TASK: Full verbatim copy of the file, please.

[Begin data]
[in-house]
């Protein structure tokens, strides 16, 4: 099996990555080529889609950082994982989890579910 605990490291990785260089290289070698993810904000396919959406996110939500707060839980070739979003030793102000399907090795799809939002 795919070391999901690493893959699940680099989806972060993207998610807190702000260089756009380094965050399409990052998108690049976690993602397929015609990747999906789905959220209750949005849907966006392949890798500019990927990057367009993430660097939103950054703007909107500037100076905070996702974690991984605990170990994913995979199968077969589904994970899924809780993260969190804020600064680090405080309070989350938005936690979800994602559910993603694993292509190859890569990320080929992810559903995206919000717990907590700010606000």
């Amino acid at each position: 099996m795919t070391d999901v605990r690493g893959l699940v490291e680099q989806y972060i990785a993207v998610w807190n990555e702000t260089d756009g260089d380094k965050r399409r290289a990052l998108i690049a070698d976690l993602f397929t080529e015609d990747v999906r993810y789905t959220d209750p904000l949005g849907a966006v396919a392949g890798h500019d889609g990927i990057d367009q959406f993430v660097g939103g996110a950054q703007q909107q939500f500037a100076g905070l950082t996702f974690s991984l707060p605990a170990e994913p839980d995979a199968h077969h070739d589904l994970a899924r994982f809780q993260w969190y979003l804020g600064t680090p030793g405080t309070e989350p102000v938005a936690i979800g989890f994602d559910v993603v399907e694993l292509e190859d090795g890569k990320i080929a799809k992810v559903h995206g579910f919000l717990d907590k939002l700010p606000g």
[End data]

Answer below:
[in-house]
């Protein structure tokens, strides 16, 4: 099996990555080529889609950082994982989890579910 605990490291990785260089290289070698993810904000396919959406996110939500707060839980070739979003030793102000399907090795799809939002 795919070391999901690493893959699940680099989806972060993207998610807190702000260089756009380094965050399409990052998108690049976690993602397929015609990747999906789905959220209750949005849907966006392949890798500019990927990057367009993430660097939103950054703007909107500037100076905070996702974690991984605990170990994913995979199968077969589904994970899924809780993260969190804020600064680090405080309070989350938005936690979800994602559910993603694993292509190859890569990320080929992810559903995206919000717990907590700010606000």
């Amino acid at each position: 099996m795919t070391d999901v605990r690493g893959l699940v490291e680099q989806y972060i990785a993207v998610w807190n990555e702000t260089d756009g260089d380094k965050r399409r290289a990052l998108i690049a070698d976690l993602f397929t080529e015609d990747v999906r993810y789905t959220d209750p904000l949005g849907a966006v396919a392949g890798h500019d889609g990927i990057d367009q959406f993430v660097g939103g996110a950054q703007q909107q939500f500037a100076g905070l950082t996702f974690s991984l707060p605990a170990e994913p839980d995979a199968h077969h070739d589904l994970a899924r994982f809780q993260w969190y979003l804020g600064t680090p030793g405080t309070e989350p102000v938005a936690i979800g989890f994602d559910v993603v399907e694993l292509e190859d090795g890569k990320i080929a799809k992810v559903h995206g579910f919000l717990d907590k939002l700010p606000g």